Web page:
The sessions now came on at the Old Bailey. The grand jury at Hicks's-hall had found the bill of indictment against Heartfree, and on the second day of the session he was brought to his trial; where, notwithstanding the utmost efforts of Friendly, and the honest old female servant, the circumstances of the fact corroborating the evidence of Fireblood, as well as that of Wild, who counterfeited the most artful reluctance at appearing against his old friend Heartfree, the jury found the prisoner guilty.

Wild had now accomplished his scheme; for as to what remained, it was certainly unavoidable, seeing that Heartfree was entirely void of interest with the great, and was besides convicted on a statute, the infringers of which could hope no pardon.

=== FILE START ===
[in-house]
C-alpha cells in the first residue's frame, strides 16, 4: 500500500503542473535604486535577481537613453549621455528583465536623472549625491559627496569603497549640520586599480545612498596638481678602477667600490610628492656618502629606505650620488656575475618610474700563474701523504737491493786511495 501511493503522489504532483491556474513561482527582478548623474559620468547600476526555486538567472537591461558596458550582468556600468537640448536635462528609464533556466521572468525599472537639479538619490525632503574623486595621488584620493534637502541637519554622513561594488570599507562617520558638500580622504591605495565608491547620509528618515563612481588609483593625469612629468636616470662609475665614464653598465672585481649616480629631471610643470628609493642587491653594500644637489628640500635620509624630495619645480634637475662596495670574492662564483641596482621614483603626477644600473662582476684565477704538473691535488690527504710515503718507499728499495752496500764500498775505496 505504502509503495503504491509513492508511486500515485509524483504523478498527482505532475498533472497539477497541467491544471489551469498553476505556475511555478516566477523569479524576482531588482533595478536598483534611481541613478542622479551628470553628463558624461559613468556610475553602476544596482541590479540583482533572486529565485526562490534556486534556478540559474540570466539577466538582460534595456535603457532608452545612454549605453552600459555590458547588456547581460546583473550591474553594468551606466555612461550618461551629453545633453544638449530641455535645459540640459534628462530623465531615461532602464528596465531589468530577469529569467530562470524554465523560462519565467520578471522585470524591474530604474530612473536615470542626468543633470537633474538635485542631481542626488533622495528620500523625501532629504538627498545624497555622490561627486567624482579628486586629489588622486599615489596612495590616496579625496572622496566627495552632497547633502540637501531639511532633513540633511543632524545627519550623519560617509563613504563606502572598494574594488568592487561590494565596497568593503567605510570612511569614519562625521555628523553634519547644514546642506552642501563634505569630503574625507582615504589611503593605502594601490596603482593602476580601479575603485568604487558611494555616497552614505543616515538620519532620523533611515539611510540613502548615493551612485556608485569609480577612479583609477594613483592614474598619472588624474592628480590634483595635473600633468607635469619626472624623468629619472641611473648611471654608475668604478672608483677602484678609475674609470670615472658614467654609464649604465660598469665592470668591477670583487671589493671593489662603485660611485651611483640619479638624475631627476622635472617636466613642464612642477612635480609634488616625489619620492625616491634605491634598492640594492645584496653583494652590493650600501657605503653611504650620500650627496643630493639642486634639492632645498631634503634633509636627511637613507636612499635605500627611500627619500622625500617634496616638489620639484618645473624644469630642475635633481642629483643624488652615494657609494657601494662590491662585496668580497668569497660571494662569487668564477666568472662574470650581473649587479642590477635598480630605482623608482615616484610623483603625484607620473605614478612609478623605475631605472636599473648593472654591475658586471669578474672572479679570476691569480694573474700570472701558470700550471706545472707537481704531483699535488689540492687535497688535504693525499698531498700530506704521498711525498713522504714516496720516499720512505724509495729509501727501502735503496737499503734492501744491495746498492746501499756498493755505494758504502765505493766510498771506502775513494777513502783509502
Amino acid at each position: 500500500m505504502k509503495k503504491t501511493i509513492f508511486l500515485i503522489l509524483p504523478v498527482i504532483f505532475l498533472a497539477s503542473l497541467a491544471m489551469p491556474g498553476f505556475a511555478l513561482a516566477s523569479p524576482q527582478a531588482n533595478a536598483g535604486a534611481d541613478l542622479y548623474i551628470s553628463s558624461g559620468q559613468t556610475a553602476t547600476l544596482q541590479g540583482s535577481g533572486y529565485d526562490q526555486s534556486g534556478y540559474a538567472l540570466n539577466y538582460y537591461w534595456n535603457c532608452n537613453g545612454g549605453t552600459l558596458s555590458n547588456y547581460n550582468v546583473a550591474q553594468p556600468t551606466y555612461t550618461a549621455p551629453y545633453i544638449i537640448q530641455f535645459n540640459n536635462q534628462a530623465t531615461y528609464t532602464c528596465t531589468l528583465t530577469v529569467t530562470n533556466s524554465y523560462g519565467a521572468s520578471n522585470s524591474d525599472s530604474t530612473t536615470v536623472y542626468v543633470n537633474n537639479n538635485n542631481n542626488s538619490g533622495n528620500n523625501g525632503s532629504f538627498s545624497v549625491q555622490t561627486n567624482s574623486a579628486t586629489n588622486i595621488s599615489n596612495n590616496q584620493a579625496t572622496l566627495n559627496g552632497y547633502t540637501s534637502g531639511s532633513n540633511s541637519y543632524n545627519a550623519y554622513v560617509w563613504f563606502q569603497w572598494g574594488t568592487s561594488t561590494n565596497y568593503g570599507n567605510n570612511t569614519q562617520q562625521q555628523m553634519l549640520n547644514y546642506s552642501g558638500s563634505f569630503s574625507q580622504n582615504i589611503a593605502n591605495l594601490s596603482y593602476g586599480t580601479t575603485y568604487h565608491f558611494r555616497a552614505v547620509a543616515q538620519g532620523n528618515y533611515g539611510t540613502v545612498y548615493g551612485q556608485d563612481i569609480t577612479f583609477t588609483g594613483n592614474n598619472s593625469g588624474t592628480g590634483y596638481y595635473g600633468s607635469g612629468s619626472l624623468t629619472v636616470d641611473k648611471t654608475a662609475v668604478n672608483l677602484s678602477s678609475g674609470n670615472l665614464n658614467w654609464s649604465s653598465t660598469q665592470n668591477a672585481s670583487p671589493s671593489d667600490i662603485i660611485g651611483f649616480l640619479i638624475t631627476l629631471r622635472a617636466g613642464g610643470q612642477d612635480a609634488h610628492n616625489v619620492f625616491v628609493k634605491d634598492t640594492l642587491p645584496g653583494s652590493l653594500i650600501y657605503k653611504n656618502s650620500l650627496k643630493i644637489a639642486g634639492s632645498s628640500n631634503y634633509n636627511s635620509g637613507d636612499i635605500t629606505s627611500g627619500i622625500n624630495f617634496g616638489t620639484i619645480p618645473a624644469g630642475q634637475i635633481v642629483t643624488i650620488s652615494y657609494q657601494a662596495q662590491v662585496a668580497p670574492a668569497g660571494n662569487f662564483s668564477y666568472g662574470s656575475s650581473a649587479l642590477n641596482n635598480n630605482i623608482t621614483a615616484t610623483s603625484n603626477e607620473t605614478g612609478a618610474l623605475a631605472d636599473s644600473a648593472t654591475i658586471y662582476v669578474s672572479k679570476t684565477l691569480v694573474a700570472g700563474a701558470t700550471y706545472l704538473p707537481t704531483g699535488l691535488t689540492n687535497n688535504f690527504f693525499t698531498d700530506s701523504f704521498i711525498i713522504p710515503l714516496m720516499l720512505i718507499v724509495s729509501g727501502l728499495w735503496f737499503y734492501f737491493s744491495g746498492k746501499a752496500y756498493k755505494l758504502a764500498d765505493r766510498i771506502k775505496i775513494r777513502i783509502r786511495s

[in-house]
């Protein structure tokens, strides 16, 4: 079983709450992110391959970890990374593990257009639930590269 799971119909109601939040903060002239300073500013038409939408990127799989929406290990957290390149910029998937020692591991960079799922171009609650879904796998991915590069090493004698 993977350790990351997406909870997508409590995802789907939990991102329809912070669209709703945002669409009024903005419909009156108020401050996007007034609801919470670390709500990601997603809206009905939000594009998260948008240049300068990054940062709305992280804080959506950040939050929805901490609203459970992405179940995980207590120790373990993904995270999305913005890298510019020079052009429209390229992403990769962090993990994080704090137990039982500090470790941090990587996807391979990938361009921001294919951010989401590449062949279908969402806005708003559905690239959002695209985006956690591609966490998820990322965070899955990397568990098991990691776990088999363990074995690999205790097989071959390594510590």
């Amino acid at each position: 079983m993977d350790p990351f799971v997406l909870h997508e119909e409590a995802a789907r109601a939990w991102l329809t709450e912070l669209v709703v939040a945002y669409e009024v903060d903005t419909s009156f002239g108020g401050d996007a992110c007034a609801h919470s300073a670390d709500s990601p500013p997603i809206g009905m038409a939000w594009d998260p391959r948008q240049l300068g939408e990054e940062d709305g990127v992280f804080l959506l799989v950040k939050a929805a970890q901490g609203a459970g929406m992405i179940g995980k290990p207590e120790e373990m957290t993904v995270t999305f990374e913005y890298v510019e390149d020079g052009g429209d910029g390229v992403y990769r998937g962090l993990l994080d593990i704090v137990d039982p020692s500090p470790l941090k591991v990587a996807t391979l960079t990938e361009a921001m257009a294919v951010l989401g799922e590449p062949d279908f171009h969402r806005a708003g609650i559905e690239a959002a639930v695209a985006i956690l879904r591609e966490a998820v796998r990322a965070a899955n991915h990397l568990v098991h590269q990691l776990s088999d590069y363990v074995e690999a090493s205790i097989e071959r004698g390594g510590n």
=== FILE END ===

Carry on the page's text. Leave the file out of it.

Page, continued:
The catastrophe, to which our hero had reduced this wretch, was so wonderful an effort of Greatness, that it probably made fortune envious of her own darling; but whether it was from this envy, or only from that known inconstancy and weakness so often and judiciously remarked in that lady's temper, who frequently lifts men to the summit of human greatness, only

ut lapsu graviore ruomt;

certain it is, she now began to meditate mischief against Wild, who seems to have come to that period, at which all heroes have arrived, and which she was resolved they should never transcend. In short, there seems to be a certain measure of mischief and iniquity, which every great man is to fill up, and then fortune looks on him of no more use than a silkworm, whose bottom is spun, and deserts him. Mr. Blueskin was convicted the same day of robbery, by our hero, an unkindness, which though he